I built something similar to yours and still treated the tubular section as not structural and got the same problems with 9mm plywood and pretty much your arrangement.

 

Then I used 12mm instead of 9mm and between the rings alternated long tangential squares (as you have) and short radial planks in between those squares. That seems to have fixed a lot of issues. You can even drill circles out of the larger squares to make it lighter again (and even lighten the rings by drilling them out, but that's a lot of work). But if I had to do it again, perhaps I would have used some aluminium tubing between the rings.

 

One ATMer in the Netherlands went completely overboard with a _very_ nice design where the rings are with a hollowed out centre portion and then two thin plywood rings glued to the tob and bottom. That, too, gives you very stiff but light rings.



#107 Giany1967

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Posted 19 October 2017 - 01:05 AM

Well if i would see any of those pictures without descriptions i would say what the hell is that!



#108 Jeff Morgan

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Posted 25 April 2018 - 10:30 AM

Doing some parts shopping, and I came across something that may be of interest. Improved gear ratio (not sure how important that is, but sure sounds good), and more importantly lighter weight:

 

https://www.grotro.c...ines-143-Series


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#109 Trithemius

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Posted 25 April 2018 - 12:56 PM

Doing some parts shopping, and I came across something that may be of interest. Improved gear ratio (not sure how important that is, but sure sounds good), and more importantly lighter weight:

 

https://www.grotro.c...ines-143-Series

Not as high of a gear ratio, but ukulele tuners are very lightweight.

 

http://www.stewmac.c...g_Machines.html



#110 Jeff Morgan

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Posted 27 April 2018 - 11:57 PM

Or these, made from solid billet aluminum:

 

http://sperzel.com/guitar-tuners.php

 

And available in sets of 8, in anodized colors.



#111 Jeff Morgan

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Posted 02 June 2018 - 03:07 AM

I picked up the Sperzel tuners, 8 right-handed units. In hindsight I should have gotten left and right units based on the way I want to mount them. But, I can just flip half of them and likely only a guitar player would notice the difference.

 

They appear to be very well made units, and smaller than I realized (a good thing). I weighed the group of them at 3.6 ounces, or 102 grams if Siri has her conversion correct.

 

After noodling on this project for the better part of two years, all I have to do is finish my list of carbon fiber parts and it's time to start making sawdust!

 

 

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#112 howardcano

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Posted 02 June 2018 - 09:48 AM

I picked up the Sperzel tuners, 8 right-handed units. In hindsight I should have gotten left and right units based on the way I want to mount them. But, I can just flip half of them and likely only a guitar player would notice the difference.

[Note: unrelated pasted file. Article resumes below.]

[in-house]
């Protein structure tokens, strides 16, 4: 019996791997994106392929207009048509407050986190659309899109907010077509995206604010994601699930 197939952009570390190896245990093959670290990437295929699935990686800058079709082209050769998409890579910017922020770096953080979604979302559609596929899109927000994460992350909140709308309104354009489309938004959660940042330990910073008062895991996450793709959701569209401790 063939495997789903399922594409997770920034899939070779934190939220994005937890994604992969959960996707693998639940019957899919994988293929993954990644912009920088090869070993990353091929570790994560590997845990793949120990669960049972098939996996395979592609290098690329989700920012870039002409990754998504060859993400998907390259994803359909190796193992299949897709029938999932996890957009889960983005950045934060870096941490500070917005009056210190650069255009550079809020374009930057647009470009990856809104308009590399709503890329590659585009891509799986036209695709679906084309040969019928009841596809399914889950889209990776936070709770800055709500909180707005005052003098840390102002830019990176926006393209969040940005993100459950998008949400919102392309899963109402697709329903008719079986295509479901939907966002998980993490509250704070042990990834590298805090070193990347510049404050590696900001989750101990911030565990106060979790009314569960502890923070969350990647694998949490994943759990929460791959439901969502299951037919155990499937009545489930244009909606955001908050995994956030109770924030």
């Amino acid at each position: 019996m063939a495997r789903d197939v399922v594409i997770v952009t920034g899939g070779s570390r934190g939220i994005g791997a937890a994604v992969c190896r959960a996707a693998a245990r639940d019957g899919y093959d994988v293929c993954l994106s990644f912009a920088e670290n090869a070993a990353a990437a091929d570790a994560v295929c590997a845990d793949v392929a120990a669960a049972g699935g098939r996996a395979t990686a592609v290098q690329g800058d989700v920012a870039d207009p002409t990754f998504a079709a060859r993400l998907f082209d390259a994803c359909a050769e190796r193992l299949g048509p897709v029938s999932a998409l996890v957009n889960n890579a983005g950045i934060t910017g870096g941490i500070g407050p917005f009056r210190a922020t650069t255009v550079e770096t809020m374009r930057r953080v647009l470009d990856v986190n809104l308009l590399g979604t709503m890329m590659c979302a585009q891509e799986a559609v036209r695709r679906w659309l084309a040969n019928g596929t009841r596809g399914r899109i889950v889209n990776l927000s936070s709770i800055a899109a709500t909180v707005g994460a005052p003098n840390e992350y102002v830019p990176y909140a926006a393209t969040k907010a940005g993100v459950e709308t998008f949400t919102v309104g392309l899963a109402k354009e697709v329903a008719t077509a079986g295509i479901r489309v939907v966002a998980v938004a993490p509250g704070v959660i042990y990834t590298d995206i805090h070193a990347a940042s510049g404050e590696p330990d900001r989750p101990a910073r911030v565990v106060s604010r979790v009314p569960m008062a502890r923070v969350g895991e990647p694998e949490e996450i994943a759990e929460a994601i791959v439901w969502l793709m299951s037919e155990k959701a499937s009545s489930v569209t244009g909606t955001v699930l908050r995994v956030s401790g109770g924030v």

They appear to be very well made units, and smaller than I realized (a good thing). I weighed the group of them at 3.6 ounces, or 102 grams if Siri has her conversion correct.

 

After noodling on this project for the better part of two years, all I have to do is finish my list of carbon fiber parts and it's time to start making sawdust!

The fact that they have the locking feature will bring some peace of mind, as well as making them easier to string.


Edited by howardcano, 02 June 2018 - 09:56 AM.


#113 Jeff Morgan

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Posted 09 June 2018 - 11:30 AM

This configuration has the secondary holder somewhat nested within the highly angled wires. As a result the center of gravity of the secondary is not cantilevered very far from the supports, which further reduces the loads and torques you are concerned about. 

 

I'm not too worried about the mirror holder shifting, but it occurred to me that the UTA rings are (generally) thin plywood rings. In typical construction, four aluminum tubes (columns) separate and support the rings. And the weight of the secondary is supported by these columns.

 

In a wire spider, typically the rings support secondary weight.

 

Wouldn't the section (arc) of the UTA ring between the tubes act like a beam, subject to a small bending load if a weight was suspended from it?

 

Could this be material, or am I overthinking it?



#114 Oberon

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Posted 09 June 2018 - 08:24 PM

It is material and it does matter. A spider in tension will exert a force on the ring that will tend to warp or twist the ring. The force applied is far greater than the gravitational load. However, so long as the force is sufficiently greater than the gravitational forces involved it will remain stable at all angles and thus from an engineering pov won’t matter. But you may notice it, your UTA ring may look slightly wonky.

 



#115 Jeff Morgan

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Posted 13 June 2018 - 06:31 PM

It is material and it does matter. A spider in tension will exert a force on the ring that will tend to warp or twist the ring. The force applied is far greater than the gravitational load. However, so long as the force is sufficiently greater than the gravitational forces involved it will remain stable at all angles and thus from an engineering pov won’t matter. But you may notice it, your UTA ring may look slightly wonky.

 

 

My initial thought was that since the tuner supports are distributed symmetrically on the upper and lower rings to put a strut between each post to prevent the potato chipping.

 

But if it is stable I think I'll pass on the extra cost/weight. It's not like the wires will be under lots of tension and the wonky look might have it's own charm. lol.gif


Edited by Jeff Morgan, 13 June 2018 - 06:32 PM.


#116 David Stevenson

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Posted 01 September 2020 - 03:01 PM

I am thinking on improving my UTA, I would like to introduce a wire spider in my truss collimation 12 inch hexapod. I am a bit put off by stiffness, do these thing have the same or comparable stiffness to a traditional lamina with offset spider? I would like to go down the Merope route for this, maybe trying with more distance between guitar pegs.
But my concern is stiffness, in other words how it keeps collimation from zenith to horizon.
Thanks